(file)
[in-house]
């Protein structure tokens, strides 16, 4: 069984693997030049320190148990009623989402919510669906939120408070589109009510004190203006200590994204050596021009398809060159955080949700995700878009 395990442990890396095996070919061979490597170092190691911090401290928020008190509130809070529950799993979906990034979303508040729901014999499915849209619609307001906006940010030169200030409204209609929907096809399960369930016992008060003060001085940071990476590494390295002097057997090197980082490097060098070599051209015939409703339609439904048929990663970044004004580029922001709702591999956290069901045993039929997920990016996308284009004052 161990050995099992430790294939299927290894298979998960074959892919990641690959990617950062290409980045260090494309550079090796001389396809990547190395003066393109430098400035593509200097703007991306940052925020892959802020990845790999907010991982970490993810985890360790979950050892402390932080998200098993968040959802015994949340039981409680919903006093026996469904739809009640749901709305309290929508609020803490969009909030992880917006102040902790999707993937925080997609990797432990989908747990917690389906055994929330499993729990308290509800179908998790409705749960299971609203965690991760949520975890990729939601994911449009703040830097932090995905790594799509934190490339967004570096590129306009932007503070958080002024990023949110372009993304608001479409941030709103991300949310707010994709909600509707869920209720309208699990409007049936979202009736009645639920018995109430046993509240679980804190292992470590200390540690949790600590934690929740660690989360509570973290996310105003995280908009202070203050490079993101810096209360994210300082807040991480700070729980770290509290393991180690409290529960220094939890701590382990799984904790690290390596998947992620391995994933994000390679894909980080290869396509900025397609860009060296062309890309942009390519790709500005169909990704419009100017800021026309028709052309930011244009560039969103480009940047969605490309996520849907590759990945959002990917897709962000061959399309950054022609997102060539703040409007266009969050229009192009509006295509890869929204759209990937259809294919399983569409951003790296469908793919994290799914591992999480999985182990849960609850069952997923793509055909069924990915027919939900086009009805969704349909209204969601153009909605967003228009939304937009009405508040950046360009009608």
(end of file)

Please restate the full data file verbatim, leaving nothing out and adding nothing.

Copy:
[in-house]
């Protein structure tokens, strides 16, 4: 069984693997030049320190148990009623989402919510669906939120408070589109009510004190203006200590994204050596021009398809060159955080949700995700878009 395990442990890396095996070919061979490597170092190691911090401290928020008190509130809070529950799993979906990034979303508040729901014999499915849209619609307001906006940010030169200030409204209609929907096809399960369930016992008060003060001085940071990476590494390295002097057997090197980082490097060098070599051209015939409703339609439904048929990663970044004004580029922001709702591999956290069901045993039929997920990016996308284009004052 161990050995099992430790294939299927290894298979998960074959892919990641690959990617950062290409980045260090494309550079090796001389396809990547190395003066393109430098400035593509200097703007991306940052925020892959802020990845790999907010991982970490993810985890360790979950050892402390932080998200098993968040959802015994949340039981409680919903006093026996469904739809009640749901709305309290929508609020803490969009909030992880917006102040902790999707993937925080997609990797432990989908747990917690389906055994929330499993729990308290509800179908998790409705749960299971609203965690991760949520975890990729939601994911449009703040830097932090995905790594799509934190490339967004570096590129306009932007503070958080002024990023949110372009993304608001479409941030709103991300949310707010994709909600509707869920209720309208699990409007049936979202009736009645639920018995109430046993509240679980804190292992470590200390540690949790600590934690929740660690989360509570973290996310105003995280908009202070203050490079993101810096209360994210300082807040991480700070729980770290509290393991180690409290529960220094939890701590382990799984904790690290390596998947992620391995994933994000390679894909980080290869396509900025397609860009060296062309890309942009390519790709500005169909990704419009100017800021026309028709052309930011244009560039969103480009940047969605490309996520849907590759990945959002990917897709962000061959399309950054022609997102060539703040409007266009969050229009192009509006295509890869929204759209990937259809294919399983569409951003790296469908793919994290799914591992999480999985182990849960609850069952997923793509055909069924990915027919939900086009009805969704349909209204969601153009909605967003228009939304937009009405508040950046360009009608």